Dawn Siegel, MD is a Professor in Dermatology at Stanford University. She is affiliated with Lucile Packard Children's Hospital (LPCH) at Stanford and Stanford Hospital and Clinics (SHC). She received her medical degree from University of Wisconsin -Madison and completed her dermatology residency and pediatric dermatology fellowship at University of California San Francisco. She has been in practice for over 14 years. She specializes in hemangiomas, birthmarks, vascular anomalies, and neurocutaneous syndromes. Her research interests are in hemangiomas and the related multiple congenital anomaly syndrome, PHACE (Posterior Fossa anomalies, Hemangiomas, Arterial anomalies, Cardiac defects, and Eye anomalies), RASopathies and health disparities.
- Pediatric Dermatology
Clinical Professor, Dermatology
Clinical Professor (By courtesy), Pediatrics
Member, Cardiovascular Institute
Board Certification: American Board of Dermatology, Pediatric Dermatology (2008)
Fellowship: UCSF Dept of Dermatology (2007) CA
Board Certification: American Board of Dermatology, Dermatology (2006)
Residency: UCSF Dept of Dermatology (2006) CA
Residency: UCSF Benioff Childrens Hospital Pediatric Residency (2000) CA
Medical Education: University of Wisconsin Madison Office of the Registrar (1998) WI
Equity in Education
Current Research and Scholarly Interests
To learn more about our research and community outreach programs visit our laboratory website at: https://med.stanford.edu/dawn-siegel-lab.html
Skin Community Outreach for Research and Education (SCORE)
Skin Community Outreach for Research and Education (SCORE) is an interactive workshop for teens. By developing partnerships with community groups, community health centers, and school districts, we are creating educational workshops to demonstrate opportunities in health science careers, and then develop targeted interventions to support the student’s journeys. The hands-on workshops also teach important lessons in skin cancer awareness and prevention.
Redwood City, CA
Early-onset hypertension associated with extensive cutaneous capillary malformations harboring postzygotic variants in GNAQ and GNA11.
2022; 39 (6): 914-919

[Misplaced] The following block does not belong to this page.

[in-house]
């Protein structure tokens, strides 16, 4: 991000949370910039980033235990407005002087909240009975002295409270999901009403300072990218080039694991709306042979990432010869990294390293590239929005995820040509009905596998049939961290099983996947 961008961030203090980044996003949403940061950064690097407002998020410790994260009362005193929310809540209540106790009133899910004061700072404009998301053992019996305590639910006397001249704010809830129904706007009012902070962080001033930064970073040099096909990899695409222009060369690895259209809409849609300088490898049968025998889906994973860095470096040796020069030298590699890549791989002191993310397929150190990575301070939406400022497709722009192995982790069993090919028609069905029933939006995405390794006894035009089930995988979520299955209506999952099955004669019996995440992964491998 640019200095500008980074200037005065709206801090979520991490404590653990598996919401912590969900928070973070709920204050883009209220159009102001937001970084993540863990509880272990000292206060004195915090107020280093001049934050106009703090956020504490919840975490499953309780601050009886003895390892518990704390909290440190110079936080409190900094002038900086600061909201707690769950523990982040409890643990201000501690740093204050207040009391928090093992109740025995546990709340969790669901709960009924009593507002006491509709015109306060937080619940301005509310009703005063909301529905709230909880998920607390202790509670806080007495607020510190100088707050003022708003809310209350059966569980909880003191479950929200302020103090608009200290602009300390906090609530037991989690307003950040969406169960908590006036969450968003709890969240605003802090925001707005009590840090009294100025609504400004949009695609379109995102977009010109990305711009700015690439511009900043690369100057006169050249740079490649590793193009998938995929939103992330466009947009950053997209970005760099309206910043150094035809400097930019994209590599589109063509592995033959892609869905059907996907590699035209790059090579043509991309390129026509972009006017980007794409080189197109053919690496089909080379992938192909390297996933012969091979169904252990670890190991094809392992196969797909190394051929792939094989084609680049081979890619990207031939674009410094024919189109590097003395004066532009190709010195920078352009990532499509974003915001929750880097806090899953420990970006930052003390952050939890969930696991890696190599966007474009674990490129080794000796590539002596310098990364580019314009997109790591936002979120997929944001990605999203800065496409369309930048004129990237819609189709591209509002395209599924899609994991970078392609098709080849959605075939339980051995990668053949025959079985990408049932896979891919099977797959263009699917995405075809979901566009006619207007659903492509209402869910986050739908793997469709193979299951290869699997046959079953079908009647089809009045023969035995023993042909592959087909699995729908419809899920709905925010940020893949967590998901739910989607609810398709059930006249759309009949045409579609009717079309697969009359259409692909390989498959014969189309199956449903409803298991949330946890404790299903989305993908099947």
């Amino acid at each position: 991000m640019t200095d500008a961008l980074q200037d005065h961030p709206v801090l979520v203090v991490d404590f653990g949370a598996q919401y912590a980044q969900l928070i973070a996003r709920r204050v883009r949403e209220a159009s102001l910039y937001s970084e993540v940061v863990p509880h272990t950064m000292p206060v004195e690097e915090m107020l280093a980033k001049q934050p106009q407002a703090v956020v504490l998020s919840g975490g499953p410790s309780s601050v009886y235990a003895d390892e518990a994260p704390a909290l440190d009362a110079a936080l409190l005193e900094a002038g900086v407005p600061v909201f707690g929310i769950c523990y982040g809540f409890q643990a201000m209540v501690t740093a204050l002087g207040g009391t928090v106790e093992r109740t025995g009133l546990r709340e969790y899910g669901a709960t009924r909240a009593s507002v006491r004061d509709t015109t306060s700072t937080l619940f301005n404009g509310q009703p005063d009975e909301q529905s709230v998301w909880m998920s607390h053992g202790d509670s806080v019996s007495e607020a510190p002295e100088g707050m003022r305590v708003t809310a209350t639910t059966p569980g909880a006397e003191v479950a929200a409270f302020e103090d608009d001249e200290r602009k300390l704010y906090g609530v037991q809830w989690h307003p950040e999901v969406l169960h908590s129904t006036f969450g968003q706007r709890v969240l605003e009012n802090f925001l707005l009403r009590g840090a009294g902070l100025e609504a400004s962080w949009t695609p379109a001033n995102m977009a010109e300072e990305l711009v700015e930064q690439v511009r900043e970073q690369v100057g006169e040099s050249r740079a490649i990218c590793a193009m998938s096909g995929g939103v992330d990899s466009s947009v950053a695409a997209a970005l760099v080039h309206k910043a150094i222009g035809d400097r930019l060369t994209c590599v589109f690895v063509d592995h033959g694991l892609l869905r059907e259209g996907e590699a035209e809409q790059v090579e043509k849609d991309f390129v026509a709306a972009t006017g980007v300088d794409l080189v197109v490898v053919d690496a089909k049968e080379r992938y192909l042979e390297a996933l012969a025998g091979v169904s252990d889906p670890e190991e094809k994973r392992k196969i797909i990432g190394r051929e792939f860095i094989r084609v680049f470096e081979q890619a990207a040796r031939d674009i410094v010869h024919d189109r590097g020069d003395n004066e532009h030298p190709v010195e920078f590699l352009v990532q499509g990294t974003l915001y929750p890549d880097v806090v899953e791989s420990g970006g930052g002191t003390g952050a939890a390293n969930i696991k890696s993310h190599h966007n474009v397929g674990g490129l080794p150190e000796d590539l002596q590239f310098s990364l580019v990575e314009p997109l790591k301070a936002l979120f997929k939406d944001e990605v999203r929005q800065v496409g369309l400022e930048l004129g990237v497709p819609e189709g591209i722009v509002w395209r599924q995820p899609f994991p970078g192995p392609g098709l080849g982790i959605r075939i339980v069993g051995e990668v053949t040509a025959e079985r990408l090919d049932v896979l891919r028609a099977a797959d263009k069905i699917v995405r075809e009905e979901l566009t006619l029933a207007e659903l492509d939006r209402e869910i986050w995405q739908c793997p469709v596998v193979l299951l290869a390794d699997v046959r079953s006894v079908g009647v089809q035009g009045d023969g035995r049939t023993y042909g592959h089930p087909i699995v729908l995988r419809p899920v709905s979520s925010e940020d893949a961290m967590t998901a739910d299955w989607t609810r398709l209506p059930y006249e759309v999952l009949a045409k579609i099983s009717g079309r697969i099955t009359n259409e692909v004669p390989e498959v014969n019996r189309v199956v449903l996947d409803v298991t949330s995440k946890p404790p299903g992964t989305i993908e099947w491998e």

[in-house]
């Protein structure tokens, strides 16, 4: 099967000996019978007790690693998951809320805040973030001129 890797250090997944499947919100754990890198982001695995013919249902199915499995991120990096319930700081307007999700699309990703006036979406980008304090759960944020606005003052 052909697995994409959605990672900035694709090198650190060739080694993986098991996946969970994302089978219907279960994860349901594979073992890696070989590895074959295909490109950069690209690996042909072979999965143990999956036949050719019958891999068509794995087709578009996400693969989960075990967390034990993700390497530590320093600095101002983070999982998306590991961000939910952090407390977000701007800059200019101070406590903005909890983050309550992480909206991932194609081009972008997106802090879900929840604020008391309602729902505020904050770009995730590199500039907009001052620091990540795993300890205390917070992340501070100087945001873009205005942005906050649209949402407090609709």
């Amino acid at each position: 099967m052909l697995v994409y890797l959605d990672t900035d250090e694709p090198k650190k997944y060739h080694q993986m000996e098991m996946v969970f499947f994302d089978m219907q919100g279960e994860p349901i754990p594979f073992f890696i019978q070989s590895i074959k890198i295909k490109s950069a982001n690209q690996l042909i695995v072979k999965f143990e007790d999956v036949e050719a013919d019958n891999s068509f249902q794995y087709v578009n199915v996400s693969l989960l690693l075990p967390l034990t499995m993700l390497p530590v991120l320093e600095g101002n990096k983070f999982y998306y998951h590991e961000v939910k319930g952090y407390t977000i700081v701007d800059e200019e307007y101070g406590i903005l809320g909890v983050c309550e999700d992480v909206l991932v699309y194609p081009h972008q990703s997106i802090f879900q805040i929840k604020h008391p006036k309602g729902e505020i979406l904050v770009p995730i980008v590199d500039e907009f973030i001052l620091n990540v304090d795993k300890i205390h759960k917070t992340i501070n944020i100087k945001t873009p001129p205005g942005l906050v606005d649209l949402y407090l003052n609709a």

Cutaneous capillary malformations (CMs) describe a group of vascular birthmarks with heterogeneous presentations. CMs may present as an isolated finding or with other associations, including glaucoma and leptomeningeal angiomatosis (i.e., Sturge-Weber syndrome) or pigmentary birthmarks (i.e., phakomatosis pigmentovascularis). The use of targeted genetic sequencing has revealed that postzygotic somatic variations in GNAQ and GNA11 at codon 183 are associated with CMs. We report five patients with early-onset hypertension and discuss possible pathogenesis of hypertension.Twenty-nine patients with CMs, confirmed GNAQ/11 postzygotic variants, and documented past medical history were identified from a multi-institutional vascular anomalies study. Early-onset hypertension was defined as hypertension before the age of 55 years. Clinical data were reviewed for evidence of hypertension, such as documentation of diagnosis or elevated blood pressure measurements.Five of the 29 patients identified as having GNAQ/11 postzygotic variants had documented early-onset hypertension. Three individuals harbored a GNAQ p.R183Q variant, and two individuals harbored a GNA11 p.R183C variant. All individuals had extensive cutaneous CMs involving the trunk and covering 9%-56% of their body surface area. The median age of hypertension diagnosis was 15 years (range 11-24 years), with three individuals having renal abnormalities on imaging.Early-onset hypertension is associated with extensive CMs harboring somatic variations in GNAQ/11. Here, we expand on the GNAQ/11 phenotype and hypothesize potential mechanisms driving hypertension. We recommend serial blood pressure measurements in patients with extensive CMs on the trunk and extremities to screen for early-onset hypertension.
View details for DOI 10.1111/pde.15103
View details for PubMedID 36440997
Development of an artificial intelligence algorithm for the diagnosis of infantile hemangiomas.
Prompt and accurate diagnosis of infantile hemangiomas is essential to prevent potential complications. This can be difficult due to high rates of misdiagnosis and poor access to pediatric dermatologists. In this study, we trained an artificial intelligence algorithm to diagnose infantile hemangiomas based on clinical images. Our algorithm achieved a 91.7% overall accuracy in the diagnosis of facial infantile hemangiomas.
View details for DOI 10.1111/pde.15149
View details for PubMedID 36164801
Early-onset hypertension associated with extensive cutaneous capillary malformations harboring postzygotic variants in GNAQ and GNA11